During the occupation of Kherson, the Russian military seized the pre-trial detention centre and abused the prisoners, forced them to work, tortured them for their pro-Ukrainian position and threatened them with execution. Despite this, the prisoners passed information to the Ukrainian military about the location and number of enemy vehicles.
The Slidstvo.Info journalists talked to prisoners who were spying on the Russian military during the occupation of Kherson and passing information to the Armed Forces of Ukraine. The video has English subtitles.
“THE RUSSIAN WORLD HAS BEGUN”
In early March 2022, during the occupation of Kherson, the Russian military seized the local pre-trial detention centre. The invaders failed to reach an agreement with the staff of the institution, who wrote resignation letters. The Russians appointed a local collaborator, Yevhen Sobolev, as the “head” of the detention centre, and the current head was taken away in an unknown direction.
On 11 May, the Russian occupiers broke into the detention centre for the second time, throwing grenades at the cells and opening fire with machine guns.
“Until 11 May, the detention centre was under the Ukrainian flag, everything was in order. As long as our management and the penitentiary service stood their ground, we were not touched. And then the ‘Russian world’ began,” recalls former prisoner Serhii Holovko.
Yaroslav Sidorov says that he and other inmates of the Kherson detention centre were watching TV when they heard machine gun shots.
“Explosions, shots, we climbed out the window, and they (Russians – ed.) were chasing people there… One guy was shot. He came to the window in his cell and was shot immediately. They threw a grenade into another guy’s cell, and it was good that he was alone and managed to go to the toilet,” says Yaroslav.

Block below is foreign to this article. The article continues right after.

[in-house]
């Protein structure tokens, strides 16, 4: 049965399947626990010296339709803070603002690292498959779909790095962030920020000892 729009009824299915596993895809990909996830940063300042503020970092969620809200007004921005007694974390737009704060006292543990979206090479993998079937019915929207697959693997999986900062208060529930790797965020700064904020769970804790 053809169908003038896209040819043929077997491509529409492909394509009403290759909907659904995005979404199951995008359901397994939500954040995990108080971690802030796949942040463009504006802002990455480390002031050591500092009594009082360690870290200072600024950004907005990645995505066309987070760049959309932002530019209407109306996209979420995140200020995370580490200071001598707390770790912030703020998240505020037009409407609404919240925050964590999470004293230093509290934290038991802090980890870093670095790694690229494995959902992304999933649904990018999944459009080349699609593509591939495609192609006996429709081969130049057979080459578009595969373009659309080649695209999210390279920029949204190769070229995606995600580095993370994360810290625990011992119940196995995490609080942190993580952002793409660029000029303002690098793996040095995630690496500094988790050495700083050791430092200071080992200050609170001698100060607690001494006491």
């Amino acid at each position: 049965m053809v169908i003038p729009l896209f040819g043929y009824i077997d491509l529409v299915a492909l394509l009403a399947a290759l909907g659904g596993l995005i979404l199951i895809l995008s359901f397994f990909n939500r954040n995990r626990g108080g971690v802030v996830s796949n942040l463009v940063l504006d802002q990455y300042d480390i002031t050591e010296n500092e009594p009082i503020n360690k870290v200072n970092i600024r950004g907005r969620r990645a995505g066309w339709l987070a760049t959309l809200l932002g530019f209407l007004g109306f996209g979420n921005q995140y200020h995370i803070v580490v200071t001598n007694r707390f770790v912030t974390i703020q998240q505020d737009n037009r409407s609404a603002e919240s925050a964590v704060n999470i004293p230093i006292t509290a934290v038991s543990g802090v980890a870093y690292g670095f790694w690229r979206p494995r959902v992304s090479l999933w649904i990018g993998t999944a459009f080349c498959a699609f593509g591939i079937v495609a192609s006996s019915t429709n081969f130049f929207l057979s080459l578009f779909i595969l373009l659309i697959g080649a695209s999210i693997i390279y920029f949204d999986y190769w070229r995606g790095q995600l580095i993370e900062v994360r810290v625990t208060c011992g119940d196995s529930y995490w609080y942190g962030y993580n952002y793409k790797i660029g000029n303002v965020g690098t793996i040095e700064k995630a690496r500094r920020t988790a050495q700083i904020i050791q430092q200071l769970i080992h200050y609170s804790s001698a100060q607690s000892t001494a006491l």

According to the prisoners, there were about 600 Ukrainians in the detention centre at the time.
“TWICE A DAY – A “PREVENTIVE CONVERSATION”
Prisoners of the Kherson detention centre say that the occupiers beat them, mocked them and threatened to kill them. Those men who spoke Ukrainian were treated with particular cruelty.
“A preventive conversation, as they explained it. If they heard the Ukrainian language, it was something… they had printouts of Stepan Bandera’s portrait and told me that this is Hitler,” says Serhii Holovko.
The man says that the Russian military threw patriotic people into a punishment cell: “They got 15 days in the punishment cell. Some got a month. Every day, in the morning and evening, there was an ‘educational conversation’ with bodily harm.”
Yaroslav Sidorov tells journalists that the Russians provoked the Ukrainians by shouting “Glory to Ukraine!”. Some of the prisoners automatically responded: “Glory to the heroes!”, after which the occupiers took them out of the cell and they did not return.
“Three people disappeared. Three people seem to have died, but in reality, God knows. They were taken out of their cells, loaded and taken away,” says Yaroslav.
The occupiers needed the convicts to repair their equipment and rebuild the pre-trial detention centres where they were going to hold pro-Ukrainian residents of Kherson.
“The occupiers needed the convicts for work – to repair military equipment at colony 90. Because the 90th was a production area, there was all the equipment and the territory, hangars,” says Serhii.
PASSED ON INFORMATION TO THE AFU
The inmates of the Kherson detention centre were looking for an opportunity to help the Ukrainian military from a distance.
Yaroslav Sidorov tells journalists that he met a man to whom he passed on the coordinates of enemy missiles and equipment.